Tuesday, January 25, 2022
Jan. 25, 2022

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Kitten season carries on (and on) in Clark County

Weather, pandemic combine to extend cats’ breeding period, creating challenges for shelters, vets

By , Columbian staff writer
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A sign on the front of the cage of Parsnip, a 3-month-old kitten, lets visitors know he has been adopted at the Humane Society for Southwest Washington. The organization is experiencing an abnormally long kitten season this year.
A sign on the front of the cage of Parsnip, a 3-month-old kitten, lets visitors know he has been adopted at the Humane Society for Southwest Washington. The organization is experiencing an abnormally long kitten season this year. (Amanda Cowan/The Columbian) Photo Gallery

An unforeseen consequence of the COVID-19 pandemic and climate change was an explosion of kitten populations, which is overwhelming local veterinary practices and animal shelters.

The Humane Society for Southwest Washington observed a massive influx of kittens coming through its doors due to a longer kitten season, or the time in which cats are giving birth to their litters. In Washington, kitten season begins at the end of February or early March and lasts through October. However, it hasn’t stopped since it began in 2021.

The animal shelter sent out 611 kittens to foster in 2021, said Megan Dennis, vice president of shelter operations. There are still more felines coming to the shelter. Despite this influx, there is enough space and accommodations for the incoming kittens.

“This isn’t unique to Washington or Vancouver,” Dennis said. “This is happening across the country. It’s something we’re having to figure out and really trying to navigate.”

Warm weather, longer days and increased access to food contribute to kitten season. In 2021, shelter staff witnessed a significant increase in the number of kittens being born and cats getting pregnant. It’s a quick and continuous cycle, as cats can become pregnant when they’re as young as 4 months old and can produce multiple litters a year.

The most critical factor in the increase in kitten season, however, was a pause in spay and neuter programs.

At the beginning of the pandemic, the shelter had to halt animal surgeries to comply with state regulations on utilizing personal protective equipment, such as masks and gloves, said Lauren Overman, vice president of shelter medical operations. The use of these tools, as well as surgical drugs, minimized veterinarians’ procedures, including spaying and neutering animals.

“We did what we could for our colleagues in human hospitals,” she said. “Now, we’re just trying to catch up.”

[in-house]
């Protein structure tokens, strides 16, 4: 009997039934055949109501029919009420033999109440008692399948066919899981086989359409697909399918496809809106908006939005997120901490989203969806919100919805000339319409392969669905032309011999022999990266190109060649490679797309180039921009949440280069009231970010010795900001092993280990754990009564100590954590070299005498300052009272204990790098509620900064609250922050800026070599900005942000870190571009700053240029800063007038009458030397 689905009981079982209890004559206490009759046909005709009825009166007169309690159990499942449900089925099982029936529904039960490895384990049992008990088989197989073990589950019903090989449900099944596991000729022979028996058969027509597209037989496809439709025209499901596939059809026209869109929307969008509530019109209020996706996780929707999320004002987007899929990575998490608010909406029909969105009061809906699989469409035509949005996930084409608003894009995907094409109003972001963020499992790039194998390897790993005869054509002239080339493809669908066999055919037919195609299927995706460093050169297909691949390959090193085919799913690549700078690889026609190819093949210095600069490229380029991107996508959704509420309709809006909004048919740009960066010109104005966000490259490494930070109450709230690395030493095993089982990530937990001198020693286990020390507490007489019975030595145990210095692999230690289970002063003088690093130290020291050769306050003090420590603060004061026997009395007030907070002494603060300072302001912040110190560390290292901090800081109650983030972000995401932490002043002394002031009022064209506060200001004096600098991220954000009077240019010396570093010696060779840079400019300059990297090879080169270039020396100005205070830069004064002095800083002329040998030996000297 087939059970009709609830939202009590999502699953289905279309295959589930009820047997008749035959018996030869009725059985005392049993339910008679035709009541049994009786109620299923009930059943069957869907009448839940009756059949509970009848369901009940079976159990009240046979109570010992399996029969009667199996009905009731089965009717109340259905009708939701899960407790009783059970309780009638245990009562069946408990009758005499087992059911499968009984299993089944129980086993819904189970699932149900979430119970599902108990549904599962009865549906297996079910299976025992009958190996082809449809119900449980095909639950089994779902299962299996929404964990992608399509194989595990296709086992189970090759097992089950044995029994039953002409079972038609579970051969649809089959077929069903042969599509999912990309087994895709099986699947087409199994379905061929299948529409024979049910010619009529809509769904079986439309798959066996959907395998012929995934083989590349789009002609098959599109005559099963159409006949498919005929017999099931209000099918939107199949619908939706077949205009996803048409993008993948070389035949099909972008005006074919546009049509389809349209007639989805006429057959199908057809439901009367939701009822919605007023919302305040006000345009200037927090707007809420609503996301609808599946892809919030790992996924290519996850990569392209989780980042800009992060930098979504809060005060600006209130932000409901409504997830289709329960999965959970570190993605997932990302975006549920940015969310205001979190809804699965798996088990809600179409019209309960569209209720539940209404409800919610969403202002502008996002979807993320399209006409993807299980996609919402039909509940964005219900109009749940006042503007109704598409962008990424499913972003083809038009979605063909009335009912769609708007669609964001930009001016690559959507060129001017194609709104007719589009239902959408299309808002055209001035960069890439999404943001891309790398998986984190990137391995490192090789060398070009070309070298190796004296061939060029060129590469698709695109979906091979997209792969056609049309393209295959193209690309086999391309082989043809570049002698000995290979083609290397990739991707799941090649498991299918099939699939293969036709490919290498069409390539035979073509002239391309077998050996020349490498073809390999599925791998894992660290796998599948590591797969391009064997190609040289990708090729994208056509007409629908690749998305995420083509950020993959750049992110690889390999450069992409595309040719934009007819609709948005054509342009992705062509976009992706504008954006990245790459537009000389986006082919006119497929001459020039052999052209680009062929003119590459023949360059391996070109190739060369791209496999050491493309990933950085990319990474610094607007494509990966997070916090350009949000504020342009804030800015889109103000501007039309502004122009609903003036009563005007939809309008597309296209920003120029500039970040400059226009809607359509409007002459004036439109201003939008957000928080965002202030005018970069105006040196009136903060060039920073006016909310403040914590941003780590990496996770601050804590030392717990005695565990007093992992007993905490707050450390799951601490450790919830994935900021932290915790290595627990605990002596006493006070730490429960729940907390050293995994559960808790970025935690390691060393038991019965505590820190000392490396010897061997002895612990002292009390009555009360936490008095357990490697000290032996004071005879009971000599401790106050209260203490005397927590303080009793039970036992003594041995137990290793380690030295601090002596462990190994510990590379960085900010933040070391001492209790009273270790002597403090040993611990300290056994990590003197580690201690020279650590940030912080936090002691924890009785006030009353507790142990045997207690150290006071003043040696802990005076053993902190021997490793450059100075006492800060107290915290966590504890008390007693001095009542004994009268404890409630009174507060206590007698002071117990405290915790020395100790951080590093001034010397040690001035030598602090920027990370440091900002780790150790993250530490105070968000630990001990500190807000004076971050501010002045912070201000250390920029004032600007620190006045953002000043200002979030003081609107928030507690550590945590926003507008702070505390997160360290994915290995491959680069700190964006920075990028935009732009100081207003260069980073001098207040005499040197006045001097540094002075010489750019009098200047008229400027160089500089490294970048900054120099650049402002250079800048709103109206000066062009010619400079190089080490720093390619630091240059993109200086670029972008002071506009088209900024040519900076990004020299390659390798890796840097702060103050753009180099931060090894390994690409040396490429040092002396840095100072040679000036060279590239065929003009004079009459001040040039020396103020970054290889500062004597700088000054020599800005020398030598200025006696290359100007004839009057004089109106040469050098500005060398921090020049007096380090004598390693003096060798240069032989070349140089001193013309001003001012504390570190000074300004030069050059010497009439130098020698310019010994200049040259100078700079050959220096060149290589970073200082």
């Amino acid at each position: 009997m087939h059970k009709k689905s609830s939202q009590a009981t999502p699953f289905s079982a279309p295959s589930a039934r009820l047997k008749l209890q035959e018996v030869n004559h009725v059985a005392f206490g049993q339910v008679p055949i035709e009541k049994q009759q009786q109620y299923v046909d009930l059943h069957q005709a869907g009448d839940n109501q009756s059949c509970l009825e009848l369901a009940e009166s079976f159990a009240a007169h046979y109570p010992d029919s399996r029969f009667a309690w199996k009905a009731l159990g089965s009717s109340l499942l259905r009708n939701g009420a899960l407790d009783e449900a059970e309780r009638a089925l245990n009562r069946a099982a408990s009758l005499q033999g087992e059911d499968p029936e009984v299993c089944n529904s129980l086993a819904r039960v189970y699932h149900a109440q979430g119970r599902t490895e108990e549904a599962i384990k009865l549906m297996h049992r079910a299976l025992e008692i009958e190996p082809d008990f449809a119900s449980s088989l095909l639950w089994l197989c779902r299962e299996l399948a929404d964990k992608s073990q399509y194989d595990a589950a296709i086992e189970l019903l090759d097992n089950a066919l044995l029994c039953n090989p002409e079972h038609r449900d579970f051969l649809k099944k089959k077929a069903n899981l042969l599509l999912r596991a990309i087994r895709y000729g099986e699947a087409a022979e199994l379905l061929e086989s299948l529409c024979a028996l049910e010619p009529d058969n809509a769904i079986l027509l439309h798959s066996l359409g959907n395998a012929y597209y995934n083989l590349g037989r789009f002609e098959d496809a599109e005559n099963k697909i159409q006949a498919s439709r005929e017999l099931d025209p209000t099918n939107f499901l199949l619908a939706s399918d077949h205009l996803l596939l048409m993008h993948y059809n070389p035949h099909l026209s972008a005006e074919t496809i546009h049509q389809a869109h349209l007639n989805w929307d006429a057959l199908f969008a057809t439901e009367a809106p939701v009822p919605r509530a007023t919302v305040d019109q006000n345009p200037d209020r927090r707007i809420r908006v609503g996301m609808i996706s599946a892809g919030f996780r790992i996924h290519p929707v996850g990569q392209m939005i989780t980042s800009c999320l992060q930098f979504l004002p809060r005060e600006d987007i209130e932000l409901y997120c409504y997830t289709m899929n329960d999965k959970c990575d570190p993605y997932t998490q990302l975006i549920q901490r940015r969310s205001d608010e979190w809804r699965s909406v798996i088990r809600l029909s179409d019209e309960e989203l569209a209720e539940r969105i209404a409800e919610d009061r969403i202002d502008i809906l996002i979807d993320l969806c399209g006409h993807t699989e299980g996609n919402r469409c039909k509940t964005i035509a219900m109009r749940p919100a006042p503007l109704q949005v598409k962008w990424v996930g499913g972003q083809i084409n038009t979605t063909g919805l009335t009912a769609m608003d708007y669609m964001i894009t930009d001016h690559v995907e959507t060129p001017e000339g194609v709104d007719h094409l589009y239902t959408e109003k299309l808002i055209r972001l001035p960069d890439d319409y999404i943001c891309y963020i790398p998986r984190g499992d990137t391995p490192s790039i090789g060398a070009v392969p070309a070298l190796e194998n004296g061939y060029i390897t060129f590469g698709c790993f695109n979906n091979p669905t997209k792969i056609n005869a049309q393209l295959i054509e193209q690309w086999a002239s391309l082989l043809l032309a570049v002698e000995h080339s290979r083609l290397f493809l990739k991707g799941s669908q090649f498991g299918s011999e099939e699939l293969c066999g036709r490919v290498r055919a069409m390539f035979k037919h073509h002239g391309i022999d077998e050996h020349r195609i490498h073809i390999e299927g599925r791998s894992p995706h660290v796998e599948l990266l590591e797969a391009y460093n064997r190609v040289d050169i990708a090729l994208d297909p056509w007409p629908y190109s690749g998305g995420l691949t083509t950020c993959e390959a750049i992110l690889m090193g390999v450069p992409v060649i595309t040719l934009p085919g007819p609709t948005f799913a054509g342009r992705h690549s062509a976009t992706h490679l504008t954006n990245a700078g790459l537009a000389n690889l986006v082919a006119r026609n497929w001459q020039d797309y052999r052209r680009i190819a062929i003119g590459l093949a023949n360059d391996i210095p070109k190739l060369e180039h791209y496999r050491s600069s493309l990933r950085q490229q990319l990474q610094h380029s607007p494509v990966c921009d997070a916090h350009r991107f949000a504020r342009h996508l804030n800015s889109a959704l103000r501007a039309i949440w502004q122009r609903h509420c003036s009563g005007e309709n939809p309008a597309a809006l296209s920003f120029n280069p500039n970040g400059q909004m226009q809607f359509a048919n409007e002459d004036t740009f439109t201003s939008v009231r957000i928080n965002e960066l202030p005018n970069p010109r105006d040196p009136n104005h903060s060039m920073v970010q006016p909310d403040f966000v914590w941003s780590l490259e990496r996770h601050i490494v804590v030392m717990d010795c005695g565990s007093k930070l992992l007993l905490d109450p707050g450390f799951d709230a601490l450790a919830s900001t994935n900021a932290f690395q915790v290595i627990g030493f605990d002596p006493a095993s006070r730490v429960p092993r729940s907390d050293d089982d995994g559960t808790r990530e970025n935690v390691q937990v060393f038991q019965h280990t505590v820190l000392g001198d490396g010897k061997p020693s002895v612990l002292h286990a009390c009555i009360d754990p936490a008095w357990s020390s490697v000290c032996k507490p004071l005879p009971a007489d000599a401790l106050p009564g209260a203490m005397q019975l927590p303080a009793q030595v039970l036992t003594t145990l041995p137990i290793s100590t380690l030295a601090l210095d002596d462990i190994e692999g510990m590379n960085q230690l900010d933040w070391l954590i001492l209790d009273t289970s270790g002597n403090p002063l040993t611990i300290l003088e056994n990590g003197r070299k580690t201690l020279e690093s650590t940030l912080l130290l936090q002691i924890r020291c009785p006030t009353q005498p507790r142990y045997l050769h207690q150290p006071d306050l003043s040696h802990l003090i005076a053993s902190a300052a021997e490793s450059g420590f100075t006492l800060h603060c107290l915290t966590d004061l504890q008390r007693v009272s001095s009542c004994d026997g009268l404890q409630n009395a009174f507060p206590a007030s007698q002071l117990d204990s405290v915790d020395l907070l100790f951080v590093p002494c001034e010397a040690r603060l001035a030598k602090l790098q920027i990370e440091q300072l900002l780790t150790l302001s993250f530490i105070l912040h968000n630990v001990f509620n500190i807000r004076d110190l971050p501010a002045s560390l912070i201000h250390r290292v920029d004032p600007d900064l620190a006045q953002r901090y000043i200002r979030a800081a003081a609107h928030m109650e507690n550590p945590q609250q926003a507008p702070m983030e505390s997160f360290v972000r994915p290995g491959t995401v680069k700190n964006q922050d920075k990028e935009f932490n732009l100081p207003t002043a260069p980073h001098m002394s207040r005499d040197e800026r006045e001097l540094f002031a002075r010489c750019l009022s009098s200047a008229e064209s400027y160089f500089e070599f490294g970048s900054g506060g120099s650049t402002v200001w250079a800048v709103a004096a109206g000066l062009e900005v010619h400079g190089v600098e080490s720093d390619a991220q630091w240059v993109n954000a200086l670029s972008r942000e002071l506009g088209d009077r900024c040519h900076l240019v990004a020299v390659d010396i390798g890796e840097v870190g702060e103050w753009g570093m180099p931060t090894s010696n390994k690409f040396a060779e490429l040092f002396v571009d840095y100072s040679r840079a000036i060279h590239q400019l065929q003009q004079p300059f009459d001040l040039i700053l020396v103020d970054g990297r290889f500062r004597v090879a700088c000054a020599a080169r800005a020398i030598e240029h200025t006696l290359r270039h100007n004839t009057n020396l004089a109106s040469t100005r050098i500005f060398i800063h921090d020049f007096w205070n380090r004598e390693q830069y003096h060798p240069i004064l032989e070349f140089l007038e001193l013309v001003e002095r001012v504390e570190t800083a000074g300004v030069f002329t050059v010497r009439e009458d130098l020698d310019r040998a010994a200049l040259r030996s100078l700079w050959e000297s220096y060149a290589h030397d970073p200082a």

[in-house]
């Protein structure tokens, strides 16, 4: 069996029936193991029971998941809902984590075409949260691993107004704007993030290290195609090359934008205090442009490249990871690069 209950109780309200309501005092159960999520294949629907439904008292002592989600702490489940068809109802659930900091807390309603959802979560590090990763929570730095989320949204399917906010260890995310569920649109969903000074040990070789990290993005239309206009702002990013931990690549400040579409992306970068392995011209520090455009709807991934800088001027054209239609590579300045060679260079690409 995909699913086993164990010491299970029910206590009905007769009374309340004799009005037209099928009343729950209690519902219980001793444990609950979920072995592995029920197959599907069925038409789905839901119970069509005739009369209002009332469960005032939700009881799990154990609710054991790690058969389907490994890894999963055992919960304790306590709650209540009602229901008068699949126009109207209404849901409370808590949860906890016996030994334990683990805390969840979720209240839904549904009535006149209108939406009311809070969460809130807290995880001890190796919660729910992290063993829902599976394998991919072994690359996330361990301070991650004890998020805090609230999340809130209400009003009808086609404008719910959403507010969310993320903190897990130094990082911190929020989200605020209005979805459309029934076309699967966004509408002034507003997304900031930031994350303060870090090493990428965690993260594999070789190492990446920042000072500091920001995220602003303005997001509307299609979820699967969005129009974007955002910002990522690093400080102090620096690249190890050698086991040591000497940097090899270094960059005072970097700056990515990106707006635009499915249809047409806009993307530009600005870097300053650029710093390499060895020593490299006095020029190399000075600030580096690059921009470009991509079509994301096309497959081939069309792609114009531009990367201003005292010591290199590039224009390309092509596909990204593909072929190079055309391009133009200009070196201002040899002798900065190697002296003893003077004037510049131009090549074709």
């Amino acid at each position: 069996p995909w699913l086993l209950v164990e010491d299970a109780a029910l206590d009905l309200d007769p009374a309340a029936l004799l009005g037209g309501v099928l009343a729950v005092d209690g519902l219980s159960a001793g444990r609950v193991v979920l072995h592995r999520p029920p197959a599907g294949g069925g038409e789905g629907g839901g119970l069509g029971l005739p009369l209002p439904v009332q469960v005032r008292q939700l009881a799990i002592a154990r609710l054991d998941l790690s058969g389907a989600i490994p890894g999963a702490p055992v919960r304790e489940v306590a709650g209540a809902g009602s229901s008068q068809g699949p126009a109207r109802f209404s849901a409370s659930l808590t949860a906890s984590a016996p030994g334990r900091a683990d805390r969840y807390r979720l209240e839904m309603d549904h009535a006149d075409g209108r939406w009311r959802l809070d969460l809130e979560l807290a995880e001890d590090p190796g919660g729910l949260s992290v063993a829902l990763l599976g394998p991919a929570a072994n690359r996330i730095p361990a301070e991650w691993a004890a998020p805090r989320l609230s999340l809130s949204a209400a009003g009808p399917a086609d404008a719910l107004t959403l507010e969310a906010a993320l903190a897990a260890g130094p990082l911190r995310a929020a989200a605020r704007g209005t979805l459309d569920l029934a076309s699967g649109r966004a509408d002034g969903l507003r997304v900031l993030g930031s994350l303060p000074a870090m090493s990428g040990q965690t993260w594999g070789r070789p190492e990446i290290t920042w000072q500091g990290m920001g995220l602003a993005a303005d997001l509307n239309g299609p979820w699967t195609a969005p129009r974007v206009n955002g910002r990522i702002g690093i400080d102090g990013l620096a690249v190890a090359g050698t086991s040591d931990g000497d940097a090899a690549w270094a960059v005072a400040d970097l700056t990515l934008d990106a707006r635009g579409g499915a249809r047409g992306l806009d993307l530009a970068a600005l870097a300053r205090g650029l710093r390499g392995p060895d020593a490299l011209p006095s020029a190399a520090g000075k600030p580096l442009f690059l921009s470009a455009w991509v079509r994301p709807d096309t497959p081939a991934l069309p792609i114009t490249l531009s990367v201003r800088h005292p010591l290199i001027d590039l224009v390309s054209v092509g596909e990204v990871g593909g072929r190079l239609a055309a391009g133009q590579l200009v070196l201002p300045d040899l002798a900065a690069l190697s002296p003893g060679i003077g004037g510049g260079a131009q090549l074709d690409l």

Most progress in reducing the homeless cat population was lost because of the brief pause of public and shelter spay and neuter programs, Overman said. However, the shelter’s medical staff are putting in extra time and effort to make up for lost time.

There are about 400 people on the waitlist to spay and neuter their cats, she said, but staff are hopeful their current efforts will reduce the length of the kitten season in 2022.

Troy Schlines, WellHaven Pet Health veterinary doctor, said spay and neuter procedures are booked until March.

Similar to the Humane Society, the clinic’s system was quickly overwhelmed once routine surgeries continued — as were employees. Medical staff were shorthanded to meet the needs of clients and were booked out a few weeks at a time, he said, but things have leveled out since then.

Other effects in pet care

Bob Lester, WellHaven Pet Health chief medical officer, said there was a preventive care issue at the beginning of the pandemic. Pets were not coming in to get their vaccines or protective care, which resulted in more disease.

Overman said the shelter’s medical team saw more cases of feline panleukopenia virus, a highly contagious viral disease that is fatal to kittens. There was also an observable spread of disease within the homeless animal population.

Although there was an uptick of disease and mortality rates, there is an abundance of progress still being made.

Shelters are adopting out animals at an increased rate. Additionally, dogs that are imported from across the country to Washington are regularly being adopted, which has nearly solved dog overpopulation. Cat overpopulation is still an issue, Lester said, but there have been noticeable improvements.

“People were more eager to find some sort of connection being trapped at home, and pets filled that void in many cases,” he said. “(They) are understanding the joy that comes with connection (and) the mental and physical wellbeing of having a pet.”

However, pets are not just gifts, and prospective owners should guarantee they are prepared to welcome a new family member into their home, especially for the long-term, Schlines said.

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